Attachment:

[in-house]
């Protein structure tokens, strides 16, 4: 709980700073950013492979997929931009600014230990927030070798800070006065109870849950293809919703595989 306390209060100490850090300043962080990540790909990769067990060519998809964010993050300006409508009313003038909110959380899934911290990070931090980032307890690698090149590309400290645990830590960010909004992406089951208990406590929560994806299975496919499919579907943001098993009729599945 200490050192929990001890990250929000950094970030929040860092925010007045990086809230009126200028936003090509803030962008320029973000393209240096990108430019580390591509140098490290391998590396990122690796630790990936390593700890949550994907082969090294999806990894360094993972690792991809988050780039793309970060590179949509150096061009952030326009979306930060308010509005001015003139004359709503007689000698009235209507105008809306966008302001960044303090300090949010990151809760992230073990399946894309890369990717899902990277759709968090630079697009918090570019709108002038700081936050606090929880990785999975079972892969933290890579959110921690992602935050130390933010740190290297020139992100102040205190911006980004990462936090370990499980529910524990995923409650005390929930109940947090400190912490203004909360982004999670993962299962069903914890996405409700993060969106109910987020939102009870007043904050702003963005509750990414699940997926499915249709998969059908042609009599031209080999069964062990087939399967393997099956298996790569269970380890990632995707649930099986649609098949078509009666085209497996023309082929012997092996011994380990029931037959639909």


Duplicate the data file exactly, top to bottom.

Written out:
[in-house]
């Protein structure tokens, strides 16, 4: 709980700073950013492979997929931009600014230990927030070798800070006065109870849950293809919703595989 306390209060100490850090300043962080990540790909990769067990060519998809964010993050300006409508009313003038909110959380899934911290990070931090980032307890690698090149590309400290645990830590960010909004992406089951208990406590929560994806299975496919499919579907943001098993009729599945 200490050192929990001890990250929000950094970030929040860092925010007045990086809230009126200028936003090509803030962008320029973000393209240096990108430019580390591509140098490290391998590396990122690796630790990936390593700890949550994907082969090294999806990894360094993972690792991809988050780039793309970060590179949509150096061009952030326009979306930060308010509005001015003139004359709503007689000698009235209507105008809306966008302001960044303090300090949010990151809760992230073990399946894309890369990717899902990277759709968090630079697009918090570019709108002038700081936050606090929880990785999975079972892969933290890579959110921690992602935050130390933010740190290297020139992100102040205190911006980004990462936090370990499980529910524990995923409650005390929930109940947090400190912490203004909360982004999670993962299962069903914890996405409700993060969106109910987020939102009870007043904050702003963005509750990414699940997926499915249709998969059908042609009599031209080999069964062990087939399967393997099956298996790569269970380890990632995707649930099986649609098949078509009666085209497996023309082929012997092996011994380990029931037959639909």